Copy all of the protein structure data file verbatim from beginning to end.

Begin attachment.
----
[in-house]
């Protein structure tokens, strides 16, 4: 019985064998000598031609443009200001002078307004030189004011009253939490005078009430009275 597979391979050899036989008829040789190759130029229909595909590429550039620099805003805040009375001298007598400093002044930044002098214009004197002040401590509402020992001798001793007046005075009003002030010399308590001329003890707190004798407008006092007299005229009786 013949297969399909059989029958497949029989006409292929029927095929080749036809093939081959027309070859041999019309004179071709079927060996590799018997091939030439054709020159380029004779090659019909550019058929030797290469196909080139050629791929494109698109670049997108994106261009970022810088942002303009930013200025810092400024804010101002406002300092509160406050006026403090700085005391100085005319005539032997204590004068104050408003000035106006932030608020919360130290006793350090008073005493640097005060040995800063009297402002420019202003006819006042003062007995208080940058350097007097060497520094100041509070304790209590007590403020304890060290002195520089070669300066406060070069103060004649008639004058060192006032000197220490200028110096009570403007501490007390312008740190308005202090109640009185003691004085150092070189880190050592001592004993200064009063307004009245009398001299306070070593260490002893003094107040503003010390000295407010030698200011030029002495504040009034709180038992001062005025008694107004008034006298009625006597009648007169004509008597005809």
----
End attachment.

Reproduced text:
[in-house]
């Protein structure tokens, strides 16, 4: 019985064998000598031609443009200001002078307004030189004011009253939490005078009430009275 597979391979050899036989008829040789190759130029229909595909590429550039620099805003805040009375001298007598400093002044930044002098214009004197002040401590509402020992001798001793007046005075009003002030010399308590001329003890707190004798407008006092007299005229009786 013949297969399909059989029958497949029989006409292929029927095929080749036809093939081959027309070859041999019309004179071709079927060996590799018997091939030439054709020159380029004779090659019909550019058929030797290469196909080139050629791929494109698109670049997108994106261009970022810088942002303009930013200025810092400024804010101002406002300092509160406050006026403090700085005391100085005319005539032997204590004068104050408003000035106006932030608020919360130290006793350090008073005493640097005060040995800063009297402002420019202003006819006042003062007995208080940058350097007097060497520094100041509070304790209590007590403020304890060290002195520089070669300066406060070069103060004649008639004058060192006032000197220490200028110096009570403007501490007390312008740190308005202090109640009185003691004085150092070189880190050592001592004993200064009063307004009245009398001299306070070593260490002893003094107040503003010390000295407010030698200011030029002495504040009034709180038992001062005025008694107004008034006298009625006597009648007169004509008597005809």